---THE talk of 20/20 ruining techniques, the lure of money, the outside intereference all seemed to have jumped out of the window. These were the dominant issues when the IPL was going on.

    Personally, I will be praying for this stanford 20/20 jokefest to fail as I want to see the ECB and stanford fail. Not because I think there will be any threat to the IPL but simply because I think the ECB deserves it after their anti-India/IPL stance regarding 20/20 in India.

    I also feel that this jokefest will fail as it will not be able to bring in the required number of television viewers to generate any kind of interest. I will be surprised if any one in Sri Lanka, India, Pakistan, or Bangladesh even watch this event.
    The whole thing will be a non-starter and will probably be the end of all stanford ventures.



    also, forget about marketing cricket to the United States as they already have enough sports there. Cricket will not be able to penetrate their sporting culture for at least another 100 years.

  • Comment number 41.

    coud this be the end of 'crumpet cricket' in England as we now know it.

  • Comment number 42.

    I think the ECB need to grab the game by the horns and think about what impact this is having not only now but in the longer term. Don't get me wrong, I enjoy 20:20 as a gimmick and its fun to watch, but 20:20 only exists because of the more important test cricket arena. (If people want to want big swinging, go and watch baseball!)

    My main point is that the ECB need to do something to protect the longer form of the game for the purists, and if that means another revamp of county cricket, then so be it. I have always been in favour of reducing the number of county teams and playing a "state" style championship (e.g. North, South, East etc.... maybe 5 teams). From this, only 1 overseas player (no kolpak if EU rules allow) and play games Thurs to Sunday to encourage people to come and watch what would be a more competitive form of the game. I know the counties will all veto this, but it may to be too late in a few years to rescue it.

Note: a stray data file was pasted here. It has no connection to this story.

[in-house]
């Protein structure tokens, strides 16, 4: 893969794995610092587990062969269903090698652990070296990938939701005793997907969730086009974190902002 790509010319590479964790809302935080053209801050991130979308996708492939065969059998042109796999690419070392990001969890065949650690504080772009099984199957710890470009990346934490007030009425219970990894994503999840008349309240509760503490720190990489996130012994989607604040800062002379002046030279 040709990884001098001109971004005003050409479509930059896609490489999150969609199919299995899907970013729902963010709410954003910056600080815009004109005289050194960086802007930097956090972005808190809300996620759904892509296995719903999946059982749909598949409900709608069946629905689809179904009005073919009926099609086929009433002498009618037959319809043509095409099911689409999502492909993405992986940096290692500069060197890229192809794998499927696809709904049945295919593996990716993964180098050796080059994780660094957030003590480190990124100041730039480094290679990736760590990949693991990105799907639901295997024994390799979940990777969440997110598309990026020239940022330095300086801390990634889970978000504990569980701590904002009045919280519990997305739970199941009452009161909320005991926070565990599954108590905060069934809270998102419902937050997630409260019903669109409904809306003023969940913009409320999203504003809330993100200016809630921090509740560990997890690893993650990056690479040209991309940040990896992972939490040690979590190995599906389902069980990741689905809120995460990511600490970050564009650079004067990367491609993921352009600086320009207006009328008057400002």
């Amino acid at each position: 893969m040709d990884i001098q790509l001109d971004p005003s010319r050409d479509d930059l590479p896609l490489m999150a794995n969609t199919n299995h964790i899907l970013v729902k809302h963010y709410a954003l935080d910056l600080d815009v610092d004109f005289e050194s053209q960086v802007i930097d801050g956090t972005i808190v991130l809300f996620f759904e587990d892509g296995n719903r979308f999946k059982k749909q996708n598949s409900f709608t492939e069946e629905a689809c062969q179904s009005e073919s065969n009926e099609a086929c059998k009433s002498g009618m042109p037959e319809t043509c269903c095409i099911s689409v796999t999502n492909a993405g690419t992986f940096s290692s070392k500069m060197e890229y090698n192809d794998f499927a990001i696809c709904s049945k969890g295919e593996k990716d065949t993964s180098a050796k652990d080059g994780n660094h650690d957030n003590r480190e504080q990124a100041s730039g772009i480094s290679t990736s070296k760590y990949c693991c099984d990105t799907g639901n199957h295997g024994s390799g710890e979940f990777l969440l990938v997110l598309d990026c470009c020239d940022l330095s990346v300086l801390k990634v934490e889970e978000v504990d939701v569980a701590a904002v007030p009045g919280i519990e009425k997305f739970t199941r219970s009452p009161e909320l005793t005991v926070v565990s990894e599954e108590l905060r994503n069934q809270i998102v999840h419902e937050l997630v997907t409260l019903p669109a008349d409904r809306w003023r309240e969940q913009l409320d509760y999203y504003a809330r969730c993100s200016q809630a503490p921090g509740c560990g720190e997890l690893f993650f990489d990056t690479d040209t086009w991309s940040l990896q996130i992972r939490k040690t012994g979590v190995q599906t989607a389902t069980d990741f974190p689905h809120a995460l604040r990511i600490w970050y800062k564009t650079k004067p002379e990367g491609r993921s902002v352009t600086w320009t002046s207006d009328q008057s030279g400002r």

Thoughts?

  • Comment number 43.

    It seems to be a desperate attempt from ECB to counter BCCI and it's IPL. good luck to them. but when we look at the harsh reality the things are different. the bosses at the ECB needs to understand that the time has changed. Today INDIA is a financial power house and a huge market and BCCI caters that market.
    in a desperate attempt ECB has got sir stanford but how long. At the end this venture need's to create some output that we saw during the IPL.
    there is a difference here In INDIA cricket is the only sport on which the crowd is crazy about but in England their are other sports which will give a tough competetion to cricket.
    in india there is a huge audiance and market which is uncompairable to any test playing nation.
    If IPL is a success story it is not because of Mr. Modi or BCCI but because of the huge market that india offers.
    the amount of money in future will be even bigger in IPL given its success and no other league will be able to match it.

  • Comment number 44.

    One of the reasons that I have no interest in 'professional' football teams is that they tend to consist of 11 players who have no connection with the town that they supposedly represent, only a financial allegiance - and I fear that I see this happening in the counties, with the massive influx of Kolpak players, and concentrated in Twenty20.

    I was in India when the rebel Indian Cricket League was playing and watched a number of the games on TV, and my feelings were, that as the jumble of various nationalities came and went, that it did not matter who was on which side, or who won or lost. The whole thing was immaterial. Although it clearly appealed to some (after all, I do enjoy watching cricket, regardless of who is playing) I would not pay money to go to watch a team of mercenaries simply because they played under the name of Kent.